How To Survive An Unexpected Trip To Hospital During Holidays

Armen Hareyan's picture
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Hospitals are dangerous places and the danger is even greater over the holidays, when staffing is cut to the bone, temps are relied on more than usual, and the most experienced doctors and nurses are not around.

Betsy McCaughey, Ph.D., Chairman of the Committee to Reduce Infection Deaths, knows from working closely with hospital professionals around the country that hospital staff are eager to improve your safety and will welcome your help. Here are steps you can take to make that unexpected trip to the hospital over the holidays safer.

The guiding principle is to trust your doctors and other caregivers, but not to trust them blindly. Yes, they are skilled, but they're human. As the poet Alexander Pope wrote, "To err is human." Of course, he also added, "To forgive is divine." A noble thought, but why put yourself to the test?

1. If you need to call 911, use a land line if possible. Not all emergency services can locate you when you use a cell phone.

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2. Before going to the hospital, even in an emergency, grab all your medications and bring them with you. You want to make sure you don't miss doses of any medications that you take regularly. (Missing doses of Coumadin, an anticoagulant, has caused some patients to have a stroke.) Showing your meds is better than simply telling someone what you take, because medication names sometimes sound alike and are easily confused: Flomax could be Volmax, Vioxx could by Zyvox, and Celebrex has been confused with Cerebyx and Celexa.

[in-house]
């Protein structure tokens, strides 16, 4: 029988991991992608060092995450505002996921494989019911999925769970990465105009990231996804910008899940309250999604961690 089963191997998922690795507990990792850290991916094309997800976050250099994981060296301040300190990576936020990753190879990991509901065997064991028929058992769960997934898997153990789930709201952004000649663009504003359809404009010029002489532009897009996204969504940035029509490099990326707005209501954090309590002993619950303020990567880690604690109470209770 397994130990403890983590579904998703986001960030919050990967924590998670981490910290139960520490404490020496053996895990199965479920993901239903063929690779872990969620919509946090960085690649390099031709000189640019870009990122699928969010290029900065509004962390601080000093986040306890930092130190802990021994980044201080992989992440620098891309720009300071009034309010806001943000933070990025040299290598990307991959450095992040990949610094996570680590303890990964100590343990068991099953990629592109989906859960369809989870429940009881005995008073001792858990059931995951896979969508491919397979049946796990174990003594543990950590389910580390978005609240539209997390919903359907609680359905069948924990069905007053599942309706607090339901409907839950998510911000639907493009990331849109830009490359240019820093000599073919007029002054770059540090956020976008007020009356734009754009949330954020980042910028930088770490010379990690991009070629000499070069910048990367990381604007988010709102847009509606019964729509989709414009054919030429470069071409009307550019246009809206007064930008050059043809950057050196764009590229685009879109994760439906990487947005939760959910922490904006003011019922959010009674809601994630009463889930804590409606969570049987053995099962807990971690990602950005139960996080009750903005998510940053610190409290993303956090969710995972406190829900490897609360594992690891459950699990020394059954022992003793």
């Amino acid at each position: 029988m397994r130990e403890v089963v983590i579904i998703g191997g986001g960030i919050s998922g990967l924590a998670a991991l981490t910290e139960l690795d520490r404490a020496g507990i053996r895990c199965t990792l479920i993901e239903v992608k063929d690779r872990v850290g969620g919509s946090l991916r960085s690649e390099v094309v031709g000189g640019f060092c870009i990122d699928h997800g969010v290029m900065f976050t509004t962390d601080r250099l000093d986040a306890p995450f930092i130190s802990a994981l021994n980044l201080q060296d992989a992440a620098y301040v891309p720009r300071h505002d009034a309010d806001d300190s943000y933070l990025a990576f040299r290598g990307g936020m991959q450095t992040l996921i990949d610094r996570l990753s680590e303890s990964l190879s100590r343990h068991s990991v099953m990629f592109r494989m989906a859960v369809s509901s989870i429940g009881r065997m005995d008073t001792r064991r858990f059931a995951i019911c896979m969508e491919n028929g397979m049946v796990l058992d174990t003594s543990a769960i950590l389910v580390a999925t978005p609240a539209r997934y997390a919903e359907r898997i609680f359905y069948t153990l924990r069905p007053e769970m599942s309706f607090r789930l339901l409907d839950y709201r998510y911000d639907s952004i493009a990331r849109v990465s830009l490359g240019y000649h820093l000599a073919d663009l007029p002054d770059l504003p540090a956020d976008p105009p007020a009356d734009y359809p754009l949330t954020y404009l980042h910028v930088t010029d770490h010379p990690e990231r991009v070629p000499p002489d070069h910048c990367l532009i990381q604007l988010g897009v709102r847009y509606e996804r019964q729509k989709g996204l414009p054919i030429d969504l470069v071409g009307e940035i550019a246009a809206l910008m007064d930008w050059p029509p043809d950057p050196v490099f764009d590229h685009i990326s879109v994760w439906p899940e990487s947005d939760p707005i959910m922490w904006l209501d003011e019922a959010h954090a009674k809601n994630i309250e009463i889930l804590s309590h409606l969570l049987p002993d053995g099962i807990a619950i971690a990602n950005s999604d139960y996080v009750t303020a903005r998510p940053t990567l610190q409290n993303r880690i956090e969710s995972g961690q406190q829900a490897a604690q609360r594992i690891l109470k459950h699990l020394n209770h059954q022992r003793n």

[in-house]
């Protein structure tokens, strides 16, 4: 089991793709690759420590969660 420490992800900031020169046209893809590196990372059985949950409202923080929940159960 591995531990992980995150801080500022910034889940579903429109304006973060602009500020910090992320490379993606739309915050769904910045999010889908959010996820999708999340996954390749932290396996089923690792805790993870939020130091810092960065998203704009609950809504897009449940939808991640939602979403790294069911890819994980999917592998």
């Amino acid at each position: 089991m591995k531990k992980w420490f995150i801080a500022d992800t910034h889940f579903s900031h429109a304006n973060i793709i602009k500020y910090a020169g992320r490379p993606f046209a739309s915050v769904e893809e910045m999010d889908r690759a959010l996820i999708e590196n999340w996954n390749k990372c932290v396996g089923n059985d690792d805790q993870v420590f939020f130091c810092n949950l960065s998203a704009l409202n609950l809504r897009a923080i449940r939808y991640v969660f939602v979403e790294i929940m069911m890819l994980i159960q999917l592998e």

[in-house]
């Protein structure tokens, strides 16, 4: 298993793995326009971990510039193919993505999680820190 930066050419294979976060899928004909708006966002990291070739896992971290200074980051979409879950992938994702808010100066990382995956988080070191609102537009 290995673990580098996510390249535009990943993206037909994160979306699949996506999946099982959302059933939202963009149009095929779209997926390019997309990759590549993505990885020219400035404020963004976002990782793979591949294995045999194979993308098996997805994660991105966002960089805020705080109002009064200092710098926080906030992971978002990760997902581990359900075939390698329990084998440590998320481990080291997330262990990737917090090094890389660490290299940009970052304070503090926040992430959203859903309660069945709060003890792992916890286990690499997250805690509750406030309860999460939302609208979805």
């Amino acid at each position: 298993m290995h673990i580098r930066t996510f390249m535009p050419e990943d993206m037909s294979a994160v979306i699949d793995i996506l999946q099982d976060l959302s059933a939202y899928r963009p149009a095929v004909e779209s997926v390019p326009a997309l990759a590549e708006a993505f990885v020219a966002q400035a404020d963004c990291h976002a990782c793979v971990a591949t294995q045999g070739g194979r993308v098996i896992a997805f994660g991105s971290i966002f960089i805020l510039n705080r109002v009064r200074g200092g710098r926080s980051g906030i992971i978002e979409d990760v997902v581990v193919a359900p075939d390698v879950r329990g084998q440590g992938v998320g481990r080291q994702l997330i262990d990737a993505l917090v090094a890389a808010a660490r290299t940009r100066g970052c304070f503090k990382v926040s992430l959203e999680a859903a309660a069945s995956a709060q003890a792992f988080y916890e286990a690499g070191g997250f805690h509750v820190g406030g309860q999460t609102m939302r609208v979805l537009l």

3. If you need X-rays or other diagnostic tests late at night or on a holiday, make sure they are reviewed by an experienced radiologist during business hours.

4. Make sure that everyone who treats you knows who you are. Each time you are going to be tested or treated, ask the nurse to read your bracelet. You can do this in a friendly way, saying "I'm Betty Smith, and I just want to make sure I'm the patient you're looking for."

5. Make sure those meds are intended for you. When the nurse shows up with a pill in a little paper cup, don't swallow it obediently, without checking first that it's what the doctor ordered. Medication errors kill some seven thousand patients a year, and injure many more. A study of hospital and nursing home patients in Georgia found that patients were medicated incorrectly 11.5% of the time; A Colorado study documented a 23% error rate. And these studies were not done on holidays!

6. Insist that all caregivers clean their hands before treating you. Don't be misled by gloves. If they've pulled on the gloves without cleaning their hands, the gloves are already contaminated. Unclean hands are the primary cause of hospital infections, which kill as many people in the U.S. each year as AIDS, breast cancer, and auto accidents combined.

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